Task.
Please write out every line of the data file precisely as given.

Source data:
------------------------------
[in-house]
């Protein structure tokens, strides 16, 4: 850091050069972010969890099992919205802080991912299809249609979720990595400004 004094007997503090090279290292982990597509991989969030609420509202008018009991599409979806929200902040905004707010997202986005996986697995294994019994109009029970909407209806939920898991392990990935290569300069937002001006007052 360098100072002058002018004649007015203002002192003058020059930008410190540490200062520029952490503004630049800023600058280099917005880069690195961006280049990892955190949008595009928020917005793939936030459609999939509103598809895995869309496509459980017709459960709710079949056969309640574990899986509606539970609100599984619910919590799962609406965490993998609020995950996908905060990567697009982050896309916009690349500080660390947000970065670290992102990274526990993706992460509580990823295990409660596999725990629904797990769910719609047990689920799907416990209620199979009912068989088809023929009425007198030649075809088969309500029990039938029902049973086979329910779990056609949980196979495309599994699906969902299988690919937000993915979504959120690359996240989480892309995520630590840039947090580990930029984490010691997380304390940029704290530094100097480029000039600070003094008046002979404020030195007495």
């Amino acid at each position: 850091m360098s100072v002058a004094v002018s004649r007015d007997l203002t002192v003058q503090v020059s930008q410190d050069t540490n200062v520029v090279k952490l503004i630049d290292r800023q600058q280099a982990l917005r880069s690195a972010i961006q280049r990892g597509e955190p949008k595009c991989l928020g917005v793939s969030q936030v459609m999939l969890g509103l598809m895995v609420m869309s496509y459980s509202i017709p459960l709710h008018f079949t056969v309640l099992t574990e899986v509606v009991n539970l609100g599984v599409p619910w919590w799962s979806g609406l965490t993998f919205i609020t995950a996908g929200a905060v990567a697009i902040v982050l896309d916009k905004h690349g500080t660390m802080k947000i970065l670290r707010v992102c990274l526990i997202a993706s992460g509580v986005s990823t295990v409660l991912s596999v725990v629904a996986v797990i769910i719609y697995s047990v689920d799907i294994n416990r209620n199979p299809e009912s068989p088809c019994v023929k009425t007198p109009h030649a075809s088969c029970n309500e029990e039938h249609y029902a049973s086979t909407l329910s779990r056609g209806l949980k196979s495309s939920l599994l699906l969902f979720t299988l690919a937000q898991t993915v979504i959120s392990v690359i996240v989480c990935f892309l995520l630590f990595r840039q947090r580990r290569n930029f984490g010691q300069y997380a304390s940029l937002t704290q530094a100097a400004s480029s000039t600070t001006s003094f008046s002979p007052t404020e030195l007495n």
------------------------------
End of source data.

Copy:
[in-house]
């Protein structure tokens, strides 16, 4: 850091050069972010969890099992919205802080991912299809249609979720990595400004 004094007997503090090279290292982990597509991989969030609420509202008018009991599409979806929200902040905004707010997202986005996986697995294994019994109009029970909407209806939920898991392990990935290569300069937002001006007052 360098100072002058002018004649007015203002002192003058020059930008410190540490200062520029952490503004630049800023600058280099917005880069690195961006280049990892955190949008595009928020917005793939936030459609999939509103598809895995869309496509459980017709459960709710079949056969309640574990899986509606539970609100599984619910919590799962609406965490993998609020995950996908905060990567697009982050896309916009690349500080660390947000970065670290992102990274526990993706992460509580990823295990409660596999725990629904797990769910719609047990689920799907416990209620199979009912068989088809023929009425007198030649075809088969309500029990039938029902049973086979329910779990056609949980196979495309599994699906969902299988690919937000993915979504959120690359996240989480892309995520630590840039947090580990930029984490010691997380304390940029704290530094100097480029000039600070003094008046002979404020030195007495």
């Amino acid at each position: 850091m360098s100072v002058a004094v002018s004649r007015d007997l203002t002192v003058q503090v020059s930008q410190d050069t540490n200062v520029v090279k952490l503004i630049d290292r800023q600058q280099a982990l917005r880069s690195a972010i961006q280049r990892g597509e955190p949008k595009c991989l928020g917005v793939s969030q936030v459609m999939l969890g509103l598809m895995v609420m869309s496509y459980s509202i017709p459960l709710h008018f079949t056969v309640l099992t574990e899986v509606v009991n539970l609100g599984v599409p619910w919590w799962s979806g609406l965490t993998f919205i609020t995950a996908g929200a905060v990567a697009i902040v982050l896309d916009k905004h690349g500080t660390m802080k947000i970065l670290r707010v992102c990274l526990i997202a993706s992460g509580v986005s990823t295990v409660l991912s596999v725990v629904a996986v797990i769910i719609y697995s047990v689920d799907i294994n416990r209620n199979p299809e009912s068989p088809c019994v023929k009425t007198p109009h030649a075809s088969c029970n309500e029990e039938h249609y029902a049973s086979t909407l329910s779990r056609g209806l949980k196979s495309s939920l599994l699906l969902f979720t299988l690919a937000q898991t993915v979504i959120s392990v690359i996240v989480c990935f892309l995520l630590f990595r840039q947090r580990r290569n930029f984490g010691q300069y997380a304390s940029l937002t704290q530094a100097a400004s480029s000039t600070t001006s003094f008046s002979p007052t404020e030195l007495n």